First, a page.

function yourmodule_message_alter(&$messages) {
// let’s do a simple regex search
$matches = $messages->match(‘/regex/’);
// let’s remove our matches
$messages->remove($matches);
// now, let’s add something
$messages->add(t(‘No regex here!’));
}
[/cc]

Upcoming Features

As you can tell, this module has a lot of potential. I’m thinking of adding the following things:

  • Regular expression search
  • Find first occurrence
  • Find last occurrence
  • Triggers & Actions capabilities
  • A simple UI

Feel free to chime in and add whatever features you’d like to see. You can use my comment form below or use your Drupal login and submit a feature request through the official Drupal issue tracker.

Conclusion

I’ve told you about my new module and I’ve shown you how to use it. Furthermore, I’ve told you about some of my plans with the module. The only thing remaining in my mind is to let the people that stumbled onto my blog and found this page from Google know where to download the module. The link is as follows:

http://drupal.org/project/messages_alter

or

[source label=”Visit Project Page” href=”http://drupal.org/project/messages_alter”]

29 Jun 2010 Ferado

How to send files easily with Droopy!

There comes a time when you’re working with someone, or talking to a friend or family member on the phone, and something comes up and they want to send you a file. Now this isn’t just any old file, it’s a large file. A file that will be annoying to send via the inbox, and a file that may crash your instant messenger window.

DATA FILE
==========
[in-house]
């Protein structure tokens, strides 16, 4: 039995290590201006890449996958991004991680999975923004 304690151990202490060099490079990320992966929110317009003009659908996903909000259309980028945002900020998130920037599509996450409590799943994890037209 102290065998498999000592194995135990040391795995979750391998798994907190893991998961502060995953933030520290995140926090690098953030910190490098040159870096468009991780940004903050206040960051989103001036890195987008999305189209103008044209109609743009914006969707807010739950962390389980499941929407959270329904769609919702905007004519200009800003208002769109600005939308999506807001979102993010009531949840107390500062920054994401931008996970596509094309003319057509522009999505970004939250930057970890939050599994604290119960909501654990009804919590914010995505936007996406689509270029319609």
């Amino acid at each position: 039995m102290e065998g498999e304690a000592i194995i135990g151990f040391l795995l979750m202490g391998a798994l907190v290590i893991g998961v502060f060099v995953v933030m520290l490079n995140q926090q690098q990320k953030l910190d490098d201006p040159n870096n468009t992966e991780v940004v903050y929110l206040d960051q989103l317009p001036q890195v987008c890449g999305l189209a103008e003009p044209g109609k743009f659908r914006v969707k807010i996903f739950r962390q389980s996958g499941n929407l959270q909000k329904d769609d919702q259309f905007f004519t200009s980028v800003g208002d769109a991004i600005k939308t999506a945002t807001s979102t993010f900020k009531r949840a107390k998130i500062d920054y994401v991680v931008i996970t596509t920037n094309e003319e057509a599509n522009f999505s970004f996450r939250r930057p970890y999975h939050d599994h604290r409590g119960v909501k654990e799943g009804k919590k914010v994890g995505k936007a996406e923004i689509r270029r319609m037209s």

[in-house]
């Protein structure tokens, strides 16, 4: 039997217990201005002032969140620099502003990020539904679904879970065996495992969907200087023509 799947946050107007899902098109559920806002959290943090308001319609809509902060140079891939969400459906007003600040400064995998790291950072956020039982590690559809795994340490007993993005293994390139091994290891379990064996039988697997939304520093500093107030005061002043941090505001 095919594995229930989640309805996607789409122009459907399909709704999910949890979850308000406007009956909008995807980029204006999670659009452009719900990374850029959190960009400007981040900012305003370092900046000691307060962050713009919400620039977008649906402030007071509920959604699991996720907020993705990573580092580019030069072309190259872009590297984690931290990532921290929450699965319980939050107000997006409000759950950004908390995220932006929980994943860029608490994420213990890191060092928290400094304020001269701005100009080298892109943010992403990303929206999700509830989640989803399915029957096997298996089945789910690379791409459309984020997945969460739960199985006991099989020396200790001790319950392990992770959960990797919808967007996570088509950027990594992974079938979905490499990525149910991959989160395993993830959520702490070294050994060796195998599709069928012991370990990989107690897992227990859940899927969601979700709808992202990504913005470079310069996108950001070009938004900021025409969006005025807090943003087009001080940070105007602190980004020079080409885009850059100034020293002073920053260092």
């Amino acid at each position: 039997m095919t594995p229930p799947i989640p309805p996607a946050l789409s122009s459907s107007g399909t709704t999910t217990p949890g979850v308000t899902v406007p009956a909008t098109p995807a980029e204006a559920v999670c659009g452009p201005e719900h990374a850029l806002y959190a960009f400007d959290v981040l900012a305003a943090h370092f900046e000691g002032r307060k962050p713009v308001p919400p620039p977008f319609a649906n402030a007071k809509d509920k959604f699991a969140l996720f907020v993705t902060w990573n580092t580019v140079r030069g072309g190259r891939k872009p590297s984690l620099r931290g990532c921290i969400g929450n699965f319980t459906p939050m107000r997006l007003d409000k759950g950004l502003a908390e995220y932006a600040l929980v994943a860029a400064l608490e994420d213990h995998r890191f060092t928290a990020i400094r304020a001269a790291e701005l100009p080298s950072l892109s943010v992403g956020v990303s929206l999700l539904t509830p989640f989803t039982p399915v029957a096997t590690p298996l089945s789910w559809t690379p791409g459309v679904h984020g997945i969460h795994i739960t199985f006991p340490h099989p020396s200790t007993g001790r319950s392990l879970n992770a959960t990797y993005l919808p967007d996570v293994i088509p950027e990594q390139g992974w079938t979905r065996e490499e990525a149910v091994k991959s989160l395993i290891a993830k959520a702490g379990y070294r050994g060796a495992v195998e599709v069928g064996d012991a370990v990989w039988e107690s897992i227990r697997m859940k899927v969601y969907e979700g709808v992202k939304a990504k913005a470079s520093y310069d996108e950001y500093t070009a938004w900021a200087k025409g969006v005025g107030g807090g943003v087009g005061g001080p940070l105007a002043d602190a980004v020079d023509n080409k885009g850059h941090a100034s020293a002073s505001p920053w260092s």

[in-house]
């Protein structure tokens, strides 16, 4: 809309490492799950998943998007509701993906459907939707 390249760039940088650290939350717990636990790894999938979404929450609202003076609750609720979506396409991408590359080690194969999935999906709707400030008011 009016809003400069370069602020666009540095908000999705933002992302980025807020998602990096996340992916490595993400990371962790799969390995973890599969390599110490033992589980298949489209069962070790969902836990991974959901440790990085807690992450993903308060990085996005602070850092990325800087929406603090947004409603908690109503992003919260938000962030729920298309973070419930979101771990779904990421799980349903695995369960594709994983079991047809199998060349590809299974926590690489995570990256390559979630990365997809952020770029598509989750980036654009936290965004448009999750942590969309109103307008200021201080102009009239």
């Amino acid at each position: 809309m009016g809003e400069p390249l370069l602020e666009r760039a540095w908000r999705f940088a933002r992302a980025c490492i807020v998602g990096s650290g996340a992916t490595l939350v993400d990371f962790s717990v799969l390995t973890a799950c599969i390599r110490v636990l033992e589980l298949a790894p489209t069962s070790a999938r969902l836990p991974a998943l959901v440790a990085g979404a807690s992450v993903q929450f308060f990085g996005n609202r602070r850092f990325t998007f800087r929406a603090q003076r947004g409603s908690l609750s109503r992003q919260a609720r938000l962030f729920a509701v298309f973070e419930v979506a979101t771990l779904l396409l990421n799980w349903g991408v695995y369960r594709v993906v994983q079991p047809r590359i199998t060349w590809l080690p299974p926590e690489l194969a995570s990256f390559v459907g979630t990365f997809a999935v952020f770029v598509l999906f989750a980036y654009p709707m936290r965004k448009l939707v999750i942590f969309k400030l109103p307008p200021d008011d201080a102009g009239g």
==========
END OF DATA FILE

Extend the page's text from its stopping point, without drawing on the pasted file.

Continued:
Droopy to your rescue! Droopy is a mini Web server whose sole purpose is to let other people send files to your computer. People spend a lot of money on these types of things. Why? There’s a free one out there for you, and its name is Droopy :)

Of course, the downside is you’re going to need to know a little bit about computers to install it. Be happy, I’ll help you out for a small investment on your part. We can work out the details, use my contact form.

You may find and download Droopy by using the following button:

[source href=”http://stackp.online.fr/?p=28″]

1 Jun 2010 Ferado

The History of Hacking

History of Hacking

I came across a pretty cool image of the history of hacking from a site I like to read. I thought I’d share the image with you. It’s pretty neat. Hope you enjoy it.